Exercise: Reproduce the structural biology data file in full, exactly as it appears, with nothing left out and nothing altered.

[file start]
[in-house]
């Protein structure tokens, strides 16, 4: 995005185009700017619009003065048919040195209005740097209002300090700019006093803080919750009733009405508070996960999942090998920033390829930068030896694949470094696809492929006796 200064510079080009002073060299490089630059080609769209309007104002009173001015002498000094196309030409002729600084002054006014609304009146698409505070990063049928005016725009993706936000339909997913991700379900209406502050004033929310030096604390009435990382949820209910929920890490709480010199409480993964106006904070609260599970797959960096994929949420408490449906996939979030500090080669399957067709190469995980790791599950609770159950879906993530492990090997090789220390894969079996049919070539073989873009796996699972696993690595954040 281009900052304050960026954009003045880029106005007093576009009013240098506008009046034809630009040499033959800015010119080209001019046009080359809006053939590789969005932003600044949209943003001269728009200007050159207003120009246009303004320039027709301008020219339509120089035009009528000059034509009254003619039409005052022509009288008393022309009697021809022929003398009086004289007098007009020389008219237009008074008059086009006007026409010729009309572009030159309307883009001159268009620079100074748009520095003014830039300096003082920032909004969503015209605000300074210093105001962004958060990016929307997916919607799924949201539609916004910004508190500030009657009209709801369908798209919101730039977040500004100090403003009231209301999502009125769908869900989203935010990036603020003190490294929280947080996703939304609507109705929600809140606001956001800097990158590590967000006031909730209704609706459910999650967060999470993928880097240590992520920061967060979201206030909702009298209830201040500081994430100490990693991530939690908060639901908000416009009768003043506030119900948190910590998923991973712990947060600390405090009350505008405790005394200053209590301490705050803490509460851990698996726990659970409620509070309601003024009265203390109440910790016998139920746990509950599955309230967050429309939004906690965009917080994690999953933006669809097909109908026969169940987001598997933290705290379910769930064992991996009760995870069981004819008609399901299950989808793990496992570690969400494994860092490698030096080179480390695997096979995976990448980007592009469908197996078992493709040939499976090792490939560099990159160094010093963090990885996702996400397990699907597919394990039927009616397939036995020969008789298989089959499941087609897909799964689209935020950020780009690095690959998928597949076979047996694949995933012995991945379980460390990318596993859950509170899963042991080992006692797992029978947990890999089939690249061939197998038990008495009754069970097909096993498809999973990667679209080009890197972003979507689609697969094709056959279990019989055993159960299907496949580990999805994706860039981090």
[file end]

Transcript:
[in-house]
């Protein structure tokens, strides 16, 4: 995005185009700017619009003065048919040195209005740097209002300090700019006093803080919750009733009405508070996960999942090998920033390829930068030896694949470094696809492929006796 200064510079080009002073060299490089630059080609769209309007104002009173001015002498000094196309030409002729600084002054006014609304009146698409505070990063049928005016725009993706936000339909997913991700379900209406502050004033929310030096604390009435990382949820209910929920890490709480010199409480993964106006904070609260599970797959960096994929949420408490449906996939979030500090080669399957067709190469995980790791599950609770159950879906993530492990090997090789220390894969079996049919070539073989873009796996699972696993690595954040 281009900052304050960026954009003045880029106005007093576009009013240098506008009046034809630009040499033959800015010119080209001019046009080359809006053939590789969005932003600044949209943003001269728009200007050159207003120009246009303004320039027709301008020219339509120089035009009528000059034509009254003619039409005052022509009288008393022309009697021809022929003398009086004289007098007009020389008219237009008074008059086009006007026409010729009309572009030159309307883009001159268009620079100074748009520095003014830039300096003082920032909004969503015209605000300074210093105001962004958060990016929307997916919607799924949201539609916004910004508190500030009657009209709801369908798209919101730039977040500004100090403003009231209301999502009125769908869900989203935010990036603020003190490294929280947080996703939304609507109705929600809140606001956001800097990158590590967000006031909730209704609706459910999650967060999470993928880097240590992520920061967060979201206030909702009298209830201040500081994430100490990693991530939690908060639901908000416009009768003043506030119900948190910590998923991973712990947060600390405090009350505008405790005394200053209590301490705050803490509460851990698996726990659970409620509070309601003024009265203390109440910790016998139920746990509950599955309230967050429309939004906690965009917080994690999953933006669809097909109908026969169940987001598997933290705290379910769930064992991996009760995870069981004819008609399901299950989808793990496992570690969400494994860092490698030096080179480390695997096979995976990448980007592009469908197996078992493709040939499976090792490939560099990159160094010093963090990885996702996400397990699907597919394990039927009616397939036995020969008789298989089959499941087609897909799964689209935020950020780009690095690959998928597949076979047996694949995933012995991945379980460390990318596993859950509170899963042991080992006692797992029978947990890999089939690249061939197998038990008495009754069970097909096993498809999973990667679209080009890197972003979507689609697969094709056959279990019989055993159960299907496949580990999805994706860039981090």